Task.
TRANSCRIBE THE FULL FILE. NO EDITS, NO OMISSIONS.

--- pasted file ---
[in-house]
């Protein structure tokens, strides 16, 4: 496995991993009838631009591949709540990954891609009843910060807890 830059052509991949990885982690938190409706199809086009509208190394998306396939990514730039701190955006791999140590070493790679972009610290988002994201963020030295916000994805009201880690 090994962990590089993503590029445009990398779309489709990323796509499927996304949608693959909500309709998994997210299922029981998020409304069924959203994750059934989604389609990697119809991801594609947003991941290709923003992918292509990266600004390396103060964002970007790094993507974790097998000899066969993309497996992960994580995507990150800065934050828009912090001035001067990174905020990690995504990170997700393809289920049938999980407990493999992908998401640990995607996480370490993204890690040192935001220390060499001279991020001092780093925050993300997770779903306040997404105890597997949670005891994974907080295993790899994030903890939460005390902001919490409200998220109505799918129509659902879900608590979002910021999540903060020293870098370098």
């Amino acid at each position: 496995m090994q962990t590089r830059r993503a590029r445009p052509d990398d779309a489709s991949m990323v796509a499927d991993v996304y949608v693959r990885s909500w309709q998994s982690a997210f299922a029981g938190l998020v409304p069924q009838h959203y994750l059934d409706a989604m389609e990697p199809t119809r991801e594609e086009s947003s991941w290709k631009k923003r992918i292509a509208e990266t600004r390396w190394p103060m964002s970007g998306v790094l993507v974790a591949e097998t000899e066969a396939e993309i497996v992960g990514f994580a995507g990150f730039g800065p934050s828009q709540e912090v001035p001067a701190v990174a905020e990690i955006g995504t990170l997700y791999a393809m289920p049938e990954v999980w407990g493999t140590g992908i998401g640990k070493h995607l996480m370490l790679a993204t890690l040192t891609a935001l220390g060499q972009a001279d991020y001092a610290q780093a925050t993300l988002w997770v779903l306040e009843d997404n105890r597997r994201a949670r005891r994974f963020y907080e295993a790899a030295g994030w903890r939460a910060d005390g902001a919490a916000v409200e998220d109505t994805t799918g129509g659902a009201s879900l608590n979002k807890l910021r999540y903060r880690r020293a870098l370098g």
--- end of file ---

[in-house]
């Protein structure tokens, strides 16, 4: 496995991993009838631009591949709540990954891609009843910060807890 830059052509991949990885982690938190409706199809086009509208190394998306396939990514730039701190955006791999140590070493790679972009610290988002994201963020030295916000994805009201880690 090994962990590089993503590029445009990398779309489709990323796509499927996304949608693959909500309709998994997210299922029981998020409304069924959203994750059934989604389609990697119809991801594609947003991941290709923003992918292509990266600004390396103060964002970007790094993507974790097998000899066969993309497996992960994580995507990150800065934050828009912090001035001067990174905020990690995504990170997700393809289920049938999980407990493999992908998401640990995607996480370490993204890690040192935001220390060499001279991020001092780093925050993300997770779903306040997404105890597997949670005891994974907080295993790899994030903890939460005390902001919490409200998220109505799918129509659902879900608590979002910021999540903060020293870098370098």
């Amino acid at each position: 496995m090994q962990t590089r830059r993503a590029r445009p052509d990398d779309a489709s991949m990323v796509a499927d991993v996304y949608v693959r990885s909500w309709q998994s982690a997210f299922a029981g938190l998020v409304p069924q009838h959203y994750l059934d409706a989604m389609e990697p199809t119809r991801e594609e086009s947003s991941w290709k631009k923003r992918i292509a509208e990266t600004r390396w190394p103060m964002s970007g998306v790094l993507v974790a591949e097998t000899e066969a396939e993309i497996v992960g990514f994580a995507g990150f730039g800065p934050s828009q709540e912090v001035p001067a701190v990174a905020e990690i955006g995504t990170l997700y791999a393809m289920p049938e990954v999980w407990g493999t140590g992908i998401g640990k070493h995607l996480m370490l790679a993204t890690l040192t891609a935001l220390g060499q972009a001279d991020y001092a610290q780093a925050t993300l988002w997770v779903l306040e009843d997404n105890r597997r994201a949670r005891r994974f963020y907080e295993a790899a030295g994030w903890r939460a910060d005390g902001a919490a916000v409200e998220d109505t994805t799918g129509g659902a009201s879900l608590n979002k807890l910021r999540y903060r880690r020293a870098l370098g």